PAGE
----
The Prime Minister, who issued a "full and frank apology" for hiring Coulson, is set to face a Labour onslaught at Commons question-time to justify why, despite concerns raised by political friends and foes, he placed one of Rupert Murdoch's key executives at the heart of government as his director of communications.
Coulson, 46, looked ashen-faced as he left the Old Bailey last night, ignoring questions from journalists as he stepped into a black cab.
Earlier, his predecessor at the NotW and former lover, Rebekah Brooks, also 46, walked free from court after being cleared unanimously of all four of the charges she faced during the eight-month trial.
As the verdicts were read out in Court Number 12, Mrs Brooks looked stunned, shook visibly and was led away by a nurse. Coulson remained impassive.
Later, Mrs Brooks emerged from court and walked through a scrum of photographers, clutching the hand of her racehorse trainer husband, Charlie, 52, who was also cleared of attempting to hinder the police investigation.
There are still outstanding charges facing Coulson and former NotW royal editor Clive Goodman, 56, of conspiring to commit misconduct in a public office by paying police officers for two royal directories. Both deny the charges.
The judge, Mr Justice Saunders, called for restraint after political reaction spread following the guilty verdict.
As the jury was sent home, having failed to reach verdicts on the outstanding charges, the judge urged them to ignore the "huge amount of comment out there" and "decide this case on the evidence and the evidence alone".
Earlier in Downing Street, Mr Cameron issued a "full and frank apology" for hiring Coulson, saying: "I am extremely sorry that I employed him. It was the wrong decision and I am very clear about that."
Pressed over the precise questions he had put to Coulson when interviewing him for the job, the PM replied: "I asked him questions about whether he knew about phone hacking and he said he didn't and I accepted those assurances and I gave him the job."
Stressing no-one had complained about Coulson while he was Mr Cameron's chief spin doctor either at Tory HQ or then in No 10, the PM added: "But knowing what I now know, and knowing that the assurances were not right, it was obviously wrong to employ him. I gave someone a second chance and it turned out to be a bad decision."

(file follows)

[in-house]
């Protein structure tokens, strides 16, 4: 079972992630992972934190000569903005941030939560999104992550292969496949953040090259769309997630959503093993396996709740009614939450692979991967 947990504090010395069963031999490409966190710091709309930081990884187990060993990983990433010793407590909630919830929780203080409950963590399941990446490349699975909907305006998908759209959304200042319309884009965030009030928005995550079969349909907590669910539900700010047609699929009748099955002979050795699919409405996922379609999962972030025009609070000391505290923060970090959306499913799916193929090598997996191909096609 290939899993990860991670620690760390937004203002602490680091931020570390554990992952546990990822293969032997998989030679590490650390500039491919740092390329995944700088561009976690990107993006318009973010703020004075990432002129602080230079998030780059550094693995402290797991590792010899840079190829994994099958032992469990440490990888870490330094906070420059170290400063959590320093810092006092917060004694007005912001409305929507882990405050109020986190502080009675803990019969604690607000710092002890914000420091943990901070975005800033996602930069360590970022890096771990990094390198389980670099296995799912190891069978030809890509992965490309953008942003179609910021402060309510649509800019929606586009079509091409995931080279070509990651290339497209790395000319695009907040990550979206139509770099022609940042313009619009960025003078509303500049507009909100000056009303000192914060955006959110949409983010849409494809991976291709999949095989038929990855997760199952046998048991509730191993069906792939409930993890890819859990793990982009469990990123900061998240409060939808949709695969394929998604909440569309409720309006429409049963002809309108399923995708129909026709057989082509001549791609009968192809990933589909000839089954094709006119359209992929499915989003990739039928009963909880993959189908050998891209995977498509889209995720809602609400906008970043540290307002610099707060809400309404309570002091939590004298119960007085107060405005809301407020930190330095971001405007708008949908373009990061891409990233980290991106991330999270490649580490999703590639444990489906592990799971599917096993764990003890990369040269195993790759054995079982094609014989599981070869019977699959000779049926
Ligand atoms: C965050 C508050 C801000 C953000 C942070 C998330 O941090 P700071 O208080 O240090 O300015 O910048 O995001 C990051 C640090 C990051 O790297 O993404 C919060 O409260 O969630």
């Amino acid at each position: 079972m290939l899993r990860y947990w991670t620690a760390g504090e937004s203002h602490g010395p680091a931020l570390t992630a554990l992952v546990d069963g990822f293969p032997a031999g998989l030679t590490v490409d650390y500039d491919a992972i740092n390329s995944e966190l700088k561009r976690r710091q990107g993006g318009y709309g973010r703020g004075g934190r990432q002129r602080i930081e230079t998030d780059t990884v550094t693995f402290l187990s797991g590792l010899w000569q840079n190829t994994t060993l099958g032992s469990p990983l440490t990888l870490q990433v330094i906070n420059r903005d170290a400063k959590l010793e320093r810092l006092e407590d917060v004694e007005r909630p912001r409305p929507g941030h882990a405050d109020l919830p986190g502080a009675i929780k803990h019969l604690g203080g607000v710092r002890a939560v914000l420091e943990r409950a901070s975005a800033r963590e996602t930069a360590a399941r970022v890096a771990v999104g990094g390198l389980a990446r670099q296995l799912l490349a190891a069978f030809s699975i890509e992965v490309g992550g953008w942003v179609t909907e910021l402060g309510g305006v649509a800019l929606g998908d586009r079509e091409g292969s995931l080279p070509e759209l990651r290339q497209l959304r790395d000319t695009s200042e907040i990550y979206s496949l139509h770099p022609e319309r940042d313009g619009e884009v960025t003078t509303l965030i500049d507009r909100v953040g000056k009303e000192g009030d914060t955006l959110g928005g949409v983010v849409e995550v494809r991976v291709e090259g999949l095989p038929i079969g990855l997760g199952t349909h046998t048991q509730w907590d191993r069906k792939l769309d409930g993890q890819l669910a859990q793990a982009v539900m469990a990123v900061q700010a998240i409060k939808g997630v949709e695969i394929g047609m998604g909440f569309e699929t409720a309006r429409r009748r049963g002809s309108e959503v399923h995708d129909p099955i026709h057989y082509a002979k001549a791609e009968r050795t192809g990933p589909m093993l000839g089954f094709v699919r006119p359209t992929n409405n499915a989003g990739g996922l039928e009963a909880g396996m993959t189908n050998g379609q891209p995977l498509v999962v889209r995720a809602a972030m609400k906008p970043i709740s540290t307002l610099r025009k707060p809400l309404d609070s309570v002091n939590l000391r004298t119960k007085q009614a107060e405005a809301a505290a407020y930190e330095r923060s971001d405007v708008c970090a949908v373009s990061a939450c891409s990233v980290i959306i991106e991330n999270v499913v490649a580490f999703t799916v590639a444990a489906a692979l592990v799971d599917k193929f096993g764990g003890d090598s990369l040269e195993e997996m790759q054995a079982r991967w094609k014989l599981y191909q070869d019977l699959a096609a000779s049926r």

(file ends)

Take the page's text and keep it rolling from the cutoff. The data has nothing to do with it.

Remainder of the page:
But the apology was not enough for Ed Miliband, who accused Mr Cameron of bringing a "criminal into the heart of Downing Street".
"This isn't just a serious error of judgment," said the Labour leader. "This taints David Cameron's government because we now know that he put his relationship with Rupert Murdoch ahead of doing the right thing when it came to Andy Coulson."
Mr Miliband noted how there were many warnings about the ex-tabloid editor but the Prime Minister chose to dismiss them. "David Cameron must do much more than an apology. He owes the country an explanation for why he did not act on these allegations against Andy Coulson, why as the evidence piled up he didn't do anything about them."
Lord Prescott, who was targeted by the NotW while he was in the Labour government, said: "Cameron's apology today is the very minimum he could do. But his blind acceptance of Coulson's innocence, with next to no due diligence, exposes his appallingly poor judgment."
For years, News International insisted the crime of phone hacking was limited to a single rogue reporter and aggressively rejected any suggestions otherwise.
But police believe there were probably more than 1000 victims whose voicemails were hacked, including one belonging to murdered schoolgirl Milly Dowler.
Other victims included Princes William and Harry, Kate, the Duchess of Cambridge, politicians such as David Blunkett, the former Home Secretary, actors such as Sienna Miller and Daniel Craig, prominent sporting figures and even rival journalists. They were all targeted in a desperate attempt to find exclusive stories for the now defunct top-selling newspaper.
Following Coulson's conviction, Mr Blunkett said: "No-one should misinterpret what has happened as an indictment of a free press or of the professionalism of most trained and dedicated journalists. Nor should they see this as vengeance on the media as a whole or even one particular publisher.
"This was and remains a matter of criminality, of gross intrusion into the private lives of innocent people and a distortion and aberration of everything that high standards of journalism stand for."